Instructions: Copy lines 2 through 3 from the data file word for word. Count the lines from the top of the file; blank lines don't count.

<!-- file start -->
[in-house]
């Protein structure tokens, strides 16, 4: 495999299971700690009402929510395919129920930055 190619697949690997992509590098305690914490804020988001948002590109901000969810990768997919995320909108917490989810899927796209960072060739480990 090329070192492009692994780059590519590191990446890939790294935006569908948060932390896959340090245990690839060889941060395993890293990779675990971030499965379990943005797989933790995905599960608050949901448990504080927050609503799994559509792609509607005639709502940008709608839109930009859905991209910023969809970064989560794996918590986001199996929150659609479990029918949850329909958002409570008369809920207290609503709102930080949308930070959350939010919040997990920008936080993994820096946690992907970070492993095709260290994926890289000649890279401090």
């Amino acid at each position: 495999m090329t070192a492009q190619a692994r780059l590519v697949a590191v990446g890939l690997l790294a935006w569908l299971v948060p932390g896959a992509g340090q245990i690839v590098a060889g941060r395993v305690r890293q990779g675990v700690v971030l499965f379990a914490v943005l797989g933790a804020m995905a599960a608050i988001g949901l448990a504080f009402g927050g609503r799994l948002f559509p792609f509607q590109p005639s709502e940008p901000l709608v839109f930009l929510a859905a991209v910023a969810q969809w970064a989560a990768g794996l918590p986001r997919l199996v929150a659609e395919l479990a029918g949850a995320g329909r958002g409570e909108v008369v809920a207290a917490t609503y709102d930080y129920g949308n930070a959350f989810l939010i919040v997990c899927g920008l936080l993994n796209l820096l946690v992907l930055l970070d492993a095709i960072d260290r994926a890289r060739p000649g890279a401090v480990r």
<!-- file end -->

């Protein structure tokens, strides 16, 4: 495999299971700690009402929510395919129920930055 190619697949690997992509590098305690914490804020988001948002590109901000969810990768997919995320909108917490989810899927796209960072060739480990 090329070192492009692994780059590519590191990446890939790294935006569908948060932390896959340090245990690839060889941060395993890293990779675990971030499965379990943005797989933790995905599960608050949901448990504080927050609503799994559509792609509607005639709502940008709608839109930009859905991209910023969809970064989560794996918590986001199996929150659609479990029918949850329909958002409570008369809920207290609503709102930080949308930070959350939010919040997990920008936080993994820096946690992907970070492993095709260290994926890289000649890279401090």
């Amino acid at each position: 495999m090329t070192a492009q190619a692994r780059l590519v697949a590191v990446g890939l690997l790294a935006w569908l299971v948060p932390g896959a992509g340090q245990i690839v590098a060889g941060r395993v305690r890293q990779g675990v700690v971030l499965f379990a914490v943005l797989g933790a804020m995905a599960a608050i988001g949901l448990a504080f009402g927050g609503r799994l948002f559509p792609f509607q590109p005639s709502e940008p901000l709608v839109f930009l929510a859905a991209v910023a969810q969809w970064a989560a990768g794996l918590p986001r997919l199996v929150a659609e395919l479990a029918g949850a995320g329909r958002g409570e909108v008369v809920a207290a917490t609503y709102d930080y129920g949308n930070a959350f989810l939010i919040v997990c899927g920008l936080l993994n796209l820096l946690v992907l930055l970070d492993a095709i960072d260290r994926a890289r060739p000649g890279a401090v480990r």